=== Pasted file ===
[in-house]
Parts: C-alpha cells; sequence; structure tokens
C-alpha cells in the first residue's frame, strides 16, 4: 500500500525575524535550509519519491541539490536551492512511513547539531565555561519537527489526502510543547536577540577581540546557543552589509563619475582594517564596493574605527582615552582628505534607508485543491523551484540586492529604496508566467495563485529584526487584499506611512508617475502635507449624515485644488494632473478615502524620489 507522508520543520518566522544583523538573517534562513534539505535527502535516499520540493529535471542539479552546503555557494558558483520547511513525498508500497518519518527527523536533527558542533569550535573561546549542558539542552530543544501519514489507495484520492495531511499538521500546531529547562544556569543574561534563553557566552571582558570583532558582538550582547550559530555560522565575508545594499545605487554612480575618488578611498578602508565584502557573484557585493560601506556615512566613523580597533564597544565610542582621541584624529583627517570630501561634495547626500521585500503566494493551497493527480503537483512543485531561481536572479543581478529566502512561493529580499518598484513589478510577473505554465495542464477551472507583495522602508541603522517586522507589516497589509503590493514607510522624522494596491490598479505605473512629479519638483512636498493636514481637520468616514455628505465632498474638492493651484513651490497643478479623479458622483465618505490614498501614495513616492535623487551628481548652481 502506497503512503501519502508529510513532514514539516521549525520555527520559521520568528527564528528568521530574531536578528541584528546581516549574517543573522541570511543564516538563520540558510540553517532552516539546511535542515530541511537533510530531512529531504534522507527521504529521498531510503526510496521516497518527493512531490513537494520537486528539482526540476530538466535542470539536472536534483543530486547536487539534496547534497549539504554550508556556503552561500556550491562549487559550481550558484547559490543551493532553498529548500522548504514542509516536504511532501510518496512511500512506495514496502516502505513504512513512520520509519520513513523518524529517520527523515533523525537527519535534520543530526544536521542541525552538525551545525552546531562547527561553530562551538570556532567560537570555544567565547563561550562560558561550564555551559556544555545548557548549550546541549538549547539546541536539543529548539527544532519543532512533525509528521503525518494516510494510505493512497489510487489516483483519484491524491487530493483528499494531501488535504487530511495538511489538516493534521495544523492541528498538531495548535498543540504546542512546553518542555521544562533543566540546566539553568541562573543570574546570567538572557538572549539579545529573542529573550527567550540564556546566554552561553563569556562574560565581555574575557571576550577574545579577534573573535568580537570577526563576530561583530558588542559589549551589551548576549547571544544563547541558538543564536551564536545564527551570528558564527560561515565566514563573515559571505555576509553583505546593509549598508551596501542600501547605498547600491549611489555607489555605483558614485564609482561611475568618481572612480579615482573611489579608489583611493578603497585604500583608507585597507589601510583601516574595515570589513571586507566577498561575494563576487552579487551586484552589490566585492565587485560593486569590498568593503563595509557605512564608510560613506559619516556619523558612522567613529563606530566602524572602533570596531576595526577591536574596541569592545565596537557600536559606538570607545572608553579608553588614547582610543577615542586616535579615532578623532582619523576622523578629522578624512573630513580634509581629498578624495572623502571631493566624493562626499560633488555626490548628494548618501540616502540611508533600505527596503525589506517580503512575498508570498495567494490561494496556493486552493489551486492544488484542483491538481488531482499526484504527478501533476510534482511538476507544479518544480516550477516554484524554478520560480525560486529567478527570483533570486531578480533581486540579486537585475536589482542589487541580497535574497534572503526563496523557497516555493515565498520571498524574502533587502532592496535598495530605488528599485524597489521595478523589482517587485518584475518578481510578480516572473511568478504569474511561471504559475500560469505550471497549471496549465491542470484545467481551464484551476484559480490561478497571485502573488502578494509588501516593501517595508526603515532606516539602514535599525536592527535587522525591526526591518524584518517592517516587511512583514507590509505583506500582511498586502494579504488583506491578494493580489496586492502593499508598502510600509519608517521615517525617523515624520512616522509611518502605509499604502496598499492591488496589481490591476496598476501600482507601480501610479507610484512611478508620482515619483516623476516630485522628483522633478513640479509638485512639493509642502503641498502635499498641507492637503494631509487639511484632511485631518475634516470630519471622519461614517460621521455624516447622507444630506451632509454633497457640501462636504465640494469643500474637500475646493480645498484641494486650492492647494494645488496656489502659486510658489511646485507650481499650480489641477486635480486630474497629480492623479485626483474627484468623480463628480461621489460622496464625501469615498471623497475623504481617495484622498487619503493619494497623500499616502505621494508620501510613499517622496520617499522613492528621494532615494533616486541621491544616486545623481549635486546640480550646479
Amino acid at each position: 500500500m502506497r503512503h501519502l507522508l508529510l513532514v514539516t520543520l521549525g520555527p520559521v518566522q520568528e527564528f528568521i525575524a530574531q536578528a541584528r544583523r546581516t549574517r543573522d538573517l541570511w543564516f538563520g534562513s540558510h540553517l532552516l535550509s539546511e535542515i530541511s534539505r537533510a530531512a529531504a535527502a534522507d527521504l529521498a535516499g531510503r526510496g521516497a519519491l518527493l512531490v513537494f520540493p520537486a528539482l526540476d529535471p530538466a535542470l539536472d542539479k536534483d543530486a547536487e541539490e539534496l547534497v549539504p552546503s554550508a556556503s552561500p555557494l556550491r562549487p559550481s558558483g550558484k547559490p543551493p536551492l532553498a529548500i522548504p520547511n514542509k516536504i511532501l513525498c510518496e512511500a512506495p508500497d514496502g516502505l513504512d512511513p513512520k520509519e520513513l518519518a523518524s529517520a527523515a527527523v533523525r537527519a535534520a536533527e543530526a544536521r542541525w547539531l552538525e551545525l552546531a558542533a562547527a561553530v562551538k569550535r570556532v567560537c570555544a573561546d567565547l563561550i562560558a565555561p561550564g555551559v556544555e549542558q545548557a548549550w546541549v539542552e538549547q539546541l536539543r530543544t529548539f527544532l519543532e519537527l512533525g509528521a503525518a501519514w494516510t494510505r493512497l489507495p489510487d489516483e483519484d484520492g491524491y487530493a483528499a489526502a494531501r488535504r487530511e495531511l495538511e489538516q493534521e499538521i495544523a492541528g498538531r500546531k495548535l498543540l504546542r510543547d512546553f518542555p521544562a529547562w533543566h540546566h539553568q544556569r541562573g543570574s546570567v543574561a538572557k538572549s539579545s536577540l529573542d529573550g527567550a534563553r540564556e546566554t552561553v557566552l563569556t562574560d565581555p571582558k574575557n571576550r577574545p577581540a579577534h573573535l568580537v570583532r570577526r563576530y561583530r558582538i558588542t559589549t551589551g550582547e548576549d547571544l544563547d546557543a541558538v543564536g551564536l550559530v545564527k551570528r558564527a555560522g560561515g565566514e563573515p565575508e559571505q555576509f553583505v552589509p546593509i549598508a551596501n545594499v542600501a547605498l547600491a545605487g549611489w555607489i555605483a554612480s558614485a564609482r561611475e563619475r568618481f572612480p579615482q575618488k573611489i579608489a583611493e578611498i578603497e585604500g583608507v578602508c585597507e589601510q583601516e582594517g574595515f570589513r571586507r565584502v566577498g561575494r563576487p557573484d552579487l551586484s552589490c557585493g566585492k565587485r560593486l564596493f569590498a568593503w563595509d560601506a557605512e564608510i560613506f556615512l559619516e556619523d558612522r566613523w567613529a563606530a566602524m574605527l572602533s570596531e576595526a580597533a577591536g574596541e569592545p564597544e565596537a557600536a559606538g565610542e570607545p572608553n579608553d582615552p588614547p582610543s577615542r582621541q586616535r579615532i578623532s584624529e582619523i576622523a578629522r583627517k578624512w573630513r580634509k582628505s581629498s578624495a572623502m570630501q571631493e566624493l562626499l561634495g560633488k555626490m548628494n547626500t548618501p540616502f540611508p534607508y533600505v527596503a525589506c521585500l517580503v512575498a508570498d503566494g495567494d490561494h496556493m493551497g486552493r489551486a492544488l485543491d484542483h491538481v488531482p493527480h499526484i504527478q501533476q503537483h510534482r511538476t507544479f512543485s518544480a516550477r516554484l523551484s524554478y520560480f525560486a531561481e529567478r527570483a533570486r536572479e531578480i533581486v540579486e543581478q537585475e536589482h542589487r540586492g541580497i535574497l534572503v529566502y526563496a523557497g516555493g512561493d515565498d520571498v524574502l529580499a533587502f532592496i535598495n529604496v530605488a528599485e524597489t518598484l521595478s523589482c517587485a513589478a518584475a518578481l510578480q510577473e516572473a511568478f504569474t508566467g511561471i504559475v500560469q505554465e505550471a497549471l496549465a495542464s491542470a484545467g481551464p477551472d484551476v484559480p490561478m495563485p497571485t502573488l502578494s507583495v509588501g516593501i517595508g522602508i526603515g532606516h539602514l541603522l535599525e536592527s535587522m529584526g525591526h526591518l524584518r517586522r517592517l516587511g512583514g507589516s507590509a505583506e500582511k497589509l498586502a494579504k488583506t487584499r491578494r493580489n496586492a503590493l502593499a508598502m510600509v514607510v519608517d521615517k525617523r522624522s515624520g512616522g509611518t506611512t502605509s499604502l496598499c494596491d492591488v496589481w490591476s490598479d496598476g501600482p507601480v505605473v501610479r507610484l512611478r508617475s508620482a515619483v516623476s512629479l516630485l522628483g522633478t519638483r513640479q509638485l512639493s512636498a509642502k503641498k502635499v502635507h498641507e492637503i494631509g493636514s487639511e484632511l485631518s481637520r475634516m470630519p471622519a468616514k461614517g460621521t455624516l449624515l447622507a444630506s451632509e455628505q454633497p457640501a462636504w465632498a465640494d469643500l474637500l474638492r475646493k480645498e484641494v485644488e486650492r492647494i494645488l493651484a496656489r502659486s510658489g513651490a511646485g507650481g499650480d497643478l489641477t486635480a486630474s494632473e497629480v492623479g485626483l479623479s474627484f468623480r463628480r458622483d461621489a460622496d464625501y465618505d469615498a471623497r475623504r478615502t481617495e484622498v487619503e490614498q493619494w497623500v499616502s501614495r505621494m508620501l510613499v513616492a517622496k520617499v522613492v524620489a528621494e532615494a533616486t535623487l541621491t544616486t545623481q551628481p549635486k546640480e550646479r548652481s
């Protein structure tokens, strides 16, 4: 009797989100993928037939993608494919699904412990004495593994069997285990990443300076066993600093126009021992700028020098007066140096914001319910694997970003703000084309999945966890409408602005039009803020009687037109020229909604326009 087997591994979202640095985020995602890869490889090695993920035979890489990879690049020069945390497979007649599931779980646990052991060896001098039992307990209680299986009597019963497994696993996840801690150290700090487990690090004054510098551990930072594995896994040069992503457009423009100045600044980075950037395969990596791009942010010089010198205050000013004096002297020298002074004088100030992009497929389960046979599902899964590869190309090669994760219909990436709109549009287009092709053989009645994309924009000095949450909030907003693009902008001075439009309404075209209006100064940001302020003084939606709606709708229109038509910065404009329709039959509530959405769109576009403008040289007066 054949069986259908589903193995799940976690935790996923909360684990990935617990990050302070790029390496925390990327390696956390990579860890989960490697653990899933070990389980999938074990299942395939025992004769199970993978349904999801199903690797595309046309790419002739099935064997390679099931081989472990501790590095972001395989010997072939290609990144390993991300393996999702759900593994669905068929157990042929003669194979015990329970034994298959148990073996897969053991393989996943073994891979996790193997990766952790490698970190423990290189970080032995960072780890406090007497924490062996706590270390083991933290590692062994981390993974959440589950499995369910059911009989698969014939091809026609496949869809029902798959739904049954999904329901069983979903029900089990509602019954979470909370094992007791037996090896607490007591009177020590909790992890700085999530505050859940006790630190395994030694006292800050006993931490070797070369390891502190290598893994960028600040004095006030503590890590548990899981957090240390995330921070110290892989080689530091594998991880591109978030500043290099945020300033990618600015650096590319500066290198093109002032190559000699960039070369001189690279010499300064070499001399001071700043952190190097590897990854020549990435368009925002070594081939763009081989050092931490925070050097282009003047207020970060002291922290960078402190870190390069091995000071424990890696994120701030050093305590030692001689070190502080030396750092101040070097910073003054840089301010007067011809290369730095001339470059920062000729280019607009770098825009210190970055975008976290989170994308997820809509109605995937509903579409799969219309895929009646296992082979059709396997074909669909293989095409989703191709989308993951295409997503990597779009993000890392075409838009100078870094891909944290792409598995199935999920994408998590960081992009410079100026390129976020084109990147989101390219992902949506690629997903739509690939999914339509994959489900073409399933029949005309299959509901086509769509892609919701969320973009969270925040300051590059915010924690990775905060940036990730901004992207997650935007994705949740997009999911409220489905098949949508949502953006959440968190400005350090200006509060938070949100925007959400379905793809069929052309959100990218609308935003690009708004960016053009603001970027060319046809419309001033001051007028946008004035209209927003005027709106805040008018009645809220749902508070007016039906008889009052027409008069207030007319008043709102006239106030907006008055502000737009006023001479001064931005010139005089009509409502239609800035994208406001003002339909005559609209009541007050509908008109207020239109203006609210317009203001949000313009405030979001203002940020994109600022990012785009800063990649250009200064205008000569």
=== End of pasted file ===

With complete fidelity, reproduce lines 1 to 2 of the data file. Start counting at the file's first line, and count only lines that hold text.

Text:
[in-house]
Parts: C-alpha cells; sequence; structure tokens